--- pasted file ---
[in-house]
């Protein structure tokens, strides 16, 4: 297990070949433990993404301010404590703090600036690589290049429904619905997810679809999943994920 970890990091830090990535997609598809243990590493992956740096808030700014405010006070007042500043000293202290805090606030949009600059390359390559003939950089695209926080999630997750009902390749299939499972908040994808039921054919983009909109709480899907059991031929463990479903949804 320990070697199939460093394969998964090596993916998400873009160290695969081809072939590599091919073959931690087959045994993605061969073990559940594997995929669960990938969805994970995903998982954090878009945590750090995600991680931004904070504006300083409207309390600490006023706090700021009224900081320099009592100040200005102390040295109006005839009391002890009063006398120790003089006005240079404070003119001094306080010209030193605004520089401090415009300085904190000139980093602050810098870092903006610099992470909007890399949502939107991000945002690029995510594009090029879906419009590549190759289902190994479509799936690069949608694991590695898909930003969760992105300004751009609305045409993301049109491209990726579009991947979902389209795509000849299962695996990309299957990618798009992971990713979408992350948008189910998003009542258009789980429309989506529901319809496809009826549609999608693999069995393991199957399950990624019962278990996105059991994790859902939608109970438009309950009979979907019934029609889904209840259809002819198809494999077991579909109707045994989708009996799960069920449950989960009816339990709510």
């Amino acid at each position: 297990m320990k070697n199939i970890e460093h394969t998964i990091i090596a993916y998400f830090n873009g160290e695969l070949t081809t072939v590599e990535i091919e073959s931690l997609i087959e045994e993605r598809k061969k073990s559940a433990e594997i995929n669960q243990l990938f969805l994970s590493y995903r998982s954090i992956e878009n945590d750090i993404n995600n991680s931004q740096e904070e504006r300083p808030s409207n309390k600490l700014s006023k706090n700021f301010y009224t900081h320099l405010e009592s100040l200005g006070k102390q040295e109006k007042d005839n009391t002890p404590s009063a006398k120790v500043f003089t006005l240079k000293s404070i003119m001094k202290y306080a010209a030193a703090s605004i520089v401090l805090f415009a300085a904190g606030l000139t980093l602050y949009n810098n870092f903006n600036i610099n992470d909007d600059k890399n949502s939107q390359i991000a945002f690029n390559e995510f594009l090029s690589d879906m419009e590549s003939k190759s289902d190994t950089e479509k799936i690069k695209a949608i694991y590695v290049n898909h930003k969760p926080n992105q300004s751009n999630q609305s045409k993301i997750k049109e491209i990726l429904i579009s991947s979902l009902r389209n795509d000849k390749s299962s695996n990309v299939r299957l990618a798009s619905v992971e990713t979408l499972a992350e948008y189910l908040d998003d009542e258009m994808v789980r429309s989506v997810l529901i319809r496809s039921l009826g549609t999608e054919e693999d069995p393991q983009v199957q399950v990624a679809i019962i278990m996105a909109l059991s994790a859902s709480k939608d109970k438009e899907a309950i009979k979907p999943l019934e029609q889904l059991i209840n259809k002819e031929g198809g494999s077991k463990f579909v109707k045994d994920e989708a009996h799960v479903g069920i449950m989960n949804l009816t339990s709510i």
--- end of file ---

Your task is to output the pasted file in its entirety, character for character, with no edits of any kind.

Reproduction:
[in-house]
């Protein structure tokens, strides 16, 4: 297990070949433990993404301010404590703090600036690589290049429904619905997810679809999943994920 970890990091830090990535997609598809243990590493992956740096808030700014405010006070007042500043000293202290805090606030949009600059390359390559003939950089695209926080999630997750009902390749299939499972908040994808039921054919983009909109709480899907059991031929463990479903949804 320990070697199939460093394969998964090596993916998400873009160290695969081809072939590599091919073959931690087959045994993605061969073990559940594997995929669960990938969805994970995903998982954090878009945590750090995600991680931004904070504006300083409207309390600490006023706090700021009224900081320099009592100040200005102390040295109006005839009391002890009063006398120790003089006005240079404070003119001094306080010209030193605004520089401090415009300085904190000139980093602050810098870092903006610099992470909007890399949502939107991000945002690029995510594009090029879906419009590549190759289902190994479509799936690069949608694991590695898909930003969760992105300004751009609305045409993301049109491209990726579009991947979902389209795509000849299962695996990309299957990618798009992971990713979408992350948008189910998003009542258009789980429309989506529901319809496809009826549609999608693999069995393991199957399950990624019962278990996105059991994790859902939608109970438009309950009979979907019934029609889904209840259809002819198809494999077991579909109707045994989708009996799960069920449950989960009816339990709510």
């Amino acid at each position: 297990m320990k070697n199939i970890e460093h394969t998964i990091i090596a993916y998400f830090n873009g160290e695969l070949t081809t072939v590599e990535i091919e073959s931690l997609i087959e045994e993605r598809k061969k073990s559940a433990e594997i995929n669960q243990l990938f969805l994970s590493y995903r998982s954090i992956e878009n945590d750090i993404n995600n991680s931004q740096e904070e504006r300083p808030s409207n309390k600490l700014s006023k706090n700021f301010y009224t900081h320099l405010e009592s100040l200005g006070k102390q040295e109006k007042d005839n009391t002890p404590s009063a006398k120790v500043f003089t006005l240079k000293s404070i003119m001094k202290y306080a010209a030193a703090s605004i520089v401090l805090f415009a300085a904190g606030l000139t980093l602050y949009n810098n870092f903006n600036i610099n992470d909007d600059k890399n949502s939107q390359i991000a945002f690029n390559e995510f594009l090029s690589d879906m419009e590549s003939k190759s289902d190994t950089e479509k799936i690069k695209a949608i694991y590695v290049n898909h930003k969760p926080n992105q300004s751009n999630q609305s045409k993301i997750k049109e491209i990726l429904i579009s991947s979902l009902r389209n795509d000849k390749s299962s695996n990309v299939r299957l990618a798009s619905v992971e990713t979408l499972a992350e948008y189910l908040d998003d009542e258009m994808v789980r429309s989506v997810l529901i319809r496809s039921l009826g549609t999608e054919e693999d069995p393991q983009v199957q399950v990624a679809i019962i278990m996105a909109l059991s994790a859902s709480k939608d109970k438009e899907a309950i009979k979907p999943l019934e029609q889904l059991i209840n259809k002819e031929g198809g494999s077991k463990f579909v109707k045994d994920e989708a009996h799960v479903g069920i449950m989960n949804l009816t339990s709510i």